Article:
Sport in the 21st century is becoming increasingly money-oriented. Whether in the sales of merchandise to the sponsorships athletes receive, it’s all about the sales. You see it everywhere. In my gym at home, for example, there’s a huge cutout of Anthony Joshua advertising Lucozade bottles printed with his picture on it. It’s a bizarre phenomenon that’s come about over the past decade or so, that celebrities and athletes can encourage us to buy things, it doesn’t seem to make sense — but it works.
Two weeks ago, the boss of women’s Manchester United argued that female athletes were only getting commercial deals based on their looks and not their talent, which, she argued, doesn’t happen in male sports. And whilst I can understand her frustration, I have to disagree. If we look at commercial deals given to footballers for example, the correlation between looks and number (and content) offers is clear.
Look at players like Ronaldo and David Beckham and tell me that they got their Calvin Klein campaigns based on sheer talent alone. Of course, it helps that they are two of the most talented footballers we have seen, but that talent would have no value were it not accompanied by their looks. Whereas look at a player like Kevin de Bruyne, arguably one of the most talented players in the Premier League at the moment, where are all of his commercial deals based on talent? I’m not trying to insinuate that he is unattractive, I am simply stating that he is incredibly talented and therefore, by Casey Stoney’s logic, he should be innundated with commercial deals. Obviously we don’t know what goes on behind the scenes but, from our point of view, the claim that male sportsmen get deals based on talent is untrue. Serena Williams, the most talented female tennis player at the moment, made $11 million in advertisements in 2012, something I struggle to believe she would have been able to do were she not an immensely talented tennis player. So it seems as though Casey Stoney, whilst justifiably angry, is incorrect.
It’s understandable that there will be female athletes getting commercial deals based on their appearance and that is something which has happened and will continue to happen many years into the future. Where she is incorrect, however, is where the bulk of her anger stems from, that it “doesn’t happen in the men’s game,” something which I think every football fan or even just those who watch TV, knows to be the case. The idea that these women are only getting deals based on looks rather than talent, whereas the men are not, simply doesn’t add up. Athletes would not get commercial deals for brands did they not have the talent to back it up — a company like Adidas is not going to choose an athlete based on looks alone; it wouldn’t look good for their brand. Having a player advertising football boots who has no footballing ability whatsoever just doesn’t make sense; otherwise they could just use models instead of real players (although it’s better, commercially, to have a real celebrity).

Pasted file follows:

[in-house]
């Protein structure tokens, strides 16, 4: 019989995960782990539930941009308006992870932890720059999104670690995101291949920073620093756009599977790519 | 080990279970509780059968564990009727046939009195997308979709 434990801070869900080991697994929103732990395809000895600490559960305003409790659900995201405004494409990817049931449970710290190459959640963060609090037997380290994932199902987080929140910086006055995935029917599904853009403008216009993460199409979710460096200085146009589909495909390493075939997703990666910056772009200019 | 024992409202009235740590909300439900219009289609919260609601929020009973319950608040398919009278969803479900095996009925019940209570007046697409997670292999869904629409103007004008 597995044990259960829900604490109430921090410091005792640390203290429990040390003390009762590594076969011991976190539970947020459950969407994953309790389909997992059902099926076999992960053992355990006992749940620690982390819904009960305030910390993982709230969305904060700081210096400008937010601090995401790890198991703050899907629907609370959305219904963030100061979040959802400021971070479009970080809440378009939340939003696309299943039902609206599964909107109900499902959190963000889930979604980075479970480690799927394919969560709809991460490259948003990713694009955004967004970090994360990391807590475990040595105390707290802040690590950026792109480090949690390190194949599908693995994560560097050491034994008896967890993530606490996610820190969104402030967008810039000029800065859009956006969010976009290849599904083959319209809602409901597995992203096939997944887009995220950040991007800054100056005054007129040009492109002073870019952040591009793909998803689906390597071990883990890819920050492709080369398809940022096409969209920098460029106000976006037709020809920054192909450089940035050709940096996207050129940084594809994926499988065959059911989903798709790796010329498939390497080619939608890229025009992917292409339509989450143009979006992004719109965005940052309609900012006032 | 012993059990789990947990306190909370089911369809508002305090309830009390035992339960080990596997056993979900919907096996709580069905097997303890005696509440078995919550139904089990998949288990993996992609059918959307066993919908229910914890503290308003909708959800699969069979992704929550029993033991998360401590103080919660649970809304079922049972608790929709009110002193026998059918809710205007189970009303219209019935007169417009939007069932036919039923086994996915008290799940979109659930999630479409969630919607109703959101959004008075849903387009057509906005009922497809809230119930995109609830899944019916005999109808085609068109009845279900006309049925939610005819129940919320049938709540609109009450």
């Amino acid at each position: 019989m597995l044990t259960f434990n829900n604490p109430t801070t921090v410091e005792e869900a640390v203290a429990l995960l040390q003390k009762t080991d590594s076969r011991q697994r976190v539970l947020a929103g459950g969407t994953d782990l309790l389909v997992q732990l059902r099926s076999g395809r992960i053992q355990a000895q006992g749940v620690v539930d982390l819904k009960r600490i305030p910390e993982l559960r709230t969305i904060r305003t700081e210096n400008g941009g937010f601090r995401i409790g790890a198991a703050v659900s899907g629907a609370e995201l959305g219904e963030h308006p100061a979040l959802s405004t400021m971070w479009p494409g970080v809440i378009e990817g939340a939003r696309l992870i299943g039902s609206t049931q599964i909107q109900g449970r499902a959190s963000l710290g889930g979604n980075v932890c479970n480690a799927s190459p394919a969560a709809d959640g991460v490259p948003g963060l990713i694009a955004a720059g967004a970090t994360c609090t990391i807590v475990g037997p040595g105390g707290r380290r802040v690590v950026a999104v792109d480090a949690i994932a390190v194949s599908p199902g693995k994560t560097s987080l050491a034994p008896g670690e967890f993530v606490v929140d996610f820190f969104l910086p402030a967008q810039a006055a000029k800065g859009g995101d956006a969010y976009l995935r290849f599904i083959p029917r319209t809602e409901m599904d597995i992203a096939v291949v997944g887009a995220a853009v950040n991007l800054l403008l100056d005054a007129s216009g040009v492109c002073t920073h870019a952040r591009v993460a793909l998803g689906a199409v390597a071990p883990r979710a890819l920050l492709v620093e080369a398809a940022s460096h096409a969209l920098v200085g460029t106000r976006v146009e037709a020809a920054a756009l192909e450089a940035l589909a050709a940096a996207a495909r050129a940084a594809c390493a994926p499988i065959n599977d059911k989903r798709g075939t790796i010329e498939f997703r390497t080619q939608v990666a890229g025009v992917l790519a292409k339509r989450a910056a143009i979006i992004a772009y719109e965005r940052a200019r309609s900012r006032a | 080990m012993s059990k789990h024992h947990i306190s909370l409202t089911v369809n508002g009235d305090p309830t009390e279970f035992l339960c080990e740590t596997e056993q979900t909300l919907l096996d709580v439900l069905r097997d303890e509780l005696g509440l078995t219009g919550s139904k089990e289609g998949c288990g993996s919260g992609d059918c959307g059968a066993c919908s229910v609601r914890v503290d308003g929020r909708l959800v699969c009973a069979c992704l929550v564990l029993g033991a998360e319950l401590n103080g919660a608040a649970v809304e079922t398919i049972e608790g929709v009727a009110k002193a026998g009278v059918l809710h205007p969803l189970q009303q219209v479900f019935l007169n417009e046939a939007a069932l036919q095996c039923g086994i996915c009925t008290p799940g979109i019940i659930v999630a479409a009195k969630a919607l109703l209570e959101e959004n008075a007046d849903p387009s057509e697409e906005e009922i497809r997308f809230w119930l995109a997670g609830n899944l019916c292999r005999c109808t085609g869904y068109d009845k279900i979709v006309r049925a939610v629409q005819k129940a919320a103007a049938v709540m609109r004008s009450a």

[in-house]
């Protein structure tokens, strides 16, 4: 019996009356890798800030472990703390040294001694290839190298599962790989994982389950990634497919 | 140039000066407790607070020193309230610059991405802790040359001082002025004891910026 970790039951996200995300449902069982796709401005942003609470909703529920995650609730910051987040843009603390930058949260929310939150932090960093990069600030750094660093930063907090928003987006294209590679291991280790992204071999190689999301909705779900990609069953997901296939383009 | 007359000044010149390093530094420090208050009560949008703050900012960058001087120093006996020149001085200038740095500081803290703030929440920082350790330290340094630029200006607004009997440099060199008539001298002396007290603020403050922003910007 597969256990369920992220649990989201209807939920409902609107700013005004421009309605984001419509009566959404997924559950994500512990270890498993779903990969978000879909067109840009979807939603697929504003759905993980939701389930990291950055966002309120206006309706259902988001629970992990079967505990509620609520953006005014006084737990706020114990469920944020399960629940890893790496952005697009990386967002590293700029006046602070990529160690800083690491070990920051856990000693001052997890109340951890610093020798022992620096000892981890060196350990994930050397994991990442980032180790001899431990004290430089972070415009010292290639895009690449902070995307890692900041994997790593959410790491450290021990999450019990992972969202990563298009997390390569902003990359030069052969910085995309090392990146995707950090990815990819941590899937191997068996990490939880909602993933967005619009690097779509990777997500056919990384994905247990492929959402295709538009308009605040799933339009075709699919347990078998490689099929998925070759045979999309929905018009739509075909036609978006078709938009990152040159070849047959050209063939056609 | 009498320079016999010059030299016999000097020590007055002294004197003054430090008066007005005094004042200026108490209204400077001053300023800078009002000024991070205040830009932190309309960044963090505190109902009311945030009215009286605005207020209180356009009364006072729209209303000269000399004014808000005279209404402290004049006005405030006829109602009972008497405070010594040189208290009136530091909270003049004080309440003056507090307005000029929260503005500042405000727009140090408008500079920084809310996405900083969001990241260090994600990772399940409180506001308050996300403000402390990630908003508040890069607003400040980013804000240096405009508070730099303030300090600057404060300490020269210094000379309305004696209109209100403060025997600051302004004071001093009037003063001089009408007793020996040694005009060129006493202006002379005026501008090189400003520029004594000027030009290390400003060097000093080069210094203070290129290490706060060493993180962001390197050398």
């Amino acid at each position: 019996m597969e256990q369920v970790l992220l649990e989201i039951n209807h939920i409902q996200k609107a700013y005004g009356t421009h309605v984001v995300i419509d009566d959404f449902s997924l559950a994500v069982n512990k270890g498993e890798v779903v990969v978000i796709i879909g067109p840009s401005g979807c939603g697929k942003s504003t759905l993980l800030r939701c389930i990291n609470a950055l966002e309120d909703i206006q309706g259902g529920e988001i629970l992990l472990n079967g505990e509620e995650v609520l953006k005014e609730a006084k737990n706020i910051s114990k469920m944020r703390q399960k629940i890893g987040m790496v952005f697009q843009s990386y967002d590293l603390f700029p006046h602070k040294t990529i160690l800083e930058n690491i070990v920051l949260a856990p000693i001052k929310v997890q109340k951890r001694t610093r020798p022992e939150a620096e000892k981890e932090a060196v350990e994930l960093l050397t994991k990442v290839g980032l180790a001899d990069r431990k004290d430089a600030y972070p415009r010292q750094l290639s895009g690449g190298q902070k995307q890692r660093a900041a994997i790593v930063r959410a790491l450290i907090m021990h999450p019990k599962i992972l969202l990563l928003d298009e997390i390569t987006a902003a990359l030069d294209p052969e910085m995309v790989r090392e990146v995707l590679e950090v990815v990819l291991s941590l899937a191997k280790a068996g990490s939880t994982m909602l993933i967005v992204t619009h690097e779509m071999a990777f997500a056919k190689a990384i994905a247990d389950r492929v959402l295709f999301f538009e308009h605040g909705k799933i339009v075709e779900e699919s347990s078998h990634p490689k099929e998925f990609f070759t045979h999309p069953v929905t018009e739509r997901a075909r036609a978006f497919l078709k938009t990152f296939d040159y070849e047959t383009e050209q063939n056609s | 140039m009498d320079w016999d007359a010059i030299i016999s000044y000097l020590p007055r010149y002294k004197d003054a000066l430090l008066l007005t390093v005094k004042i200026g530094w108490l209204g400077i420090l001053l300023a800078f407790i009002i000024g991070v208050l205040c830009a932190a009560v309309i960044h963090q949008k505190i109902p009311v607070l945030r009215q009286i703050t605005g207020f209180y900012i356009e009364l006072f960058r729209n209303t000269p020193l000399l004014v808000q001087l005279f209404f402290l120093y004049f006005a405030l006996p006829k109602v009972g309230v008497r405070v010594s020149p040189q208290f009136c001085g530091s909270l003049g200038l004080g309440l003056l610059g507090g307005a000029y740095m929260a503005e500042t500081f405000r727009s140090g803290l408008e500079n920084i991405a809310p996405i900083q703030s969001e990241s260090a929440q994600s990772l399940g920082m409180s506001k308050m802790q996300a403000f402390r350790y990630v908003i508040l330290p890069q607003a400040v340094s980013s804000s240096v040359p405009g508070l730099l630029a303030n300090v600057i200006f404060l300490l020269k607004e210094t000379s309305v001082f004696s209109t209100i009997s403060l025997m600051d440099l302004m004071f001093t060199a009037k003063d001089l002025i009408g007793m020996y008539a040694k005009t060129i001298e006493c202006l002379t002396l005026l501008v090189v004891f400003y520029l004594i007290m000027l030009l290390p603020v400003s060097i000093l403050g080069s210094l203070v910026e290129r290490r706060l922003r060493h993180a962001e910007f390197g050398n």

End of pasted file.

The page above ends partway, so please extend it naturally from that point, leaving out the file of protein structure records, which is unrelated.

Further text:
I do not agree with what Casey has to say and I think it’s important for the whole idea of equality between men and women in sport that we can acknowledge when things are incorrect. We cannot just let it slide because it backs up a deeply held belief. The commercial side of sport is clearly one area where, surprisingly, men and women seem to be on a level playing field — this is something that should be taken as progress (at least in some sense). Respect for female sport is definitely on the rise, so let’s not hinder its progress with something so trivial.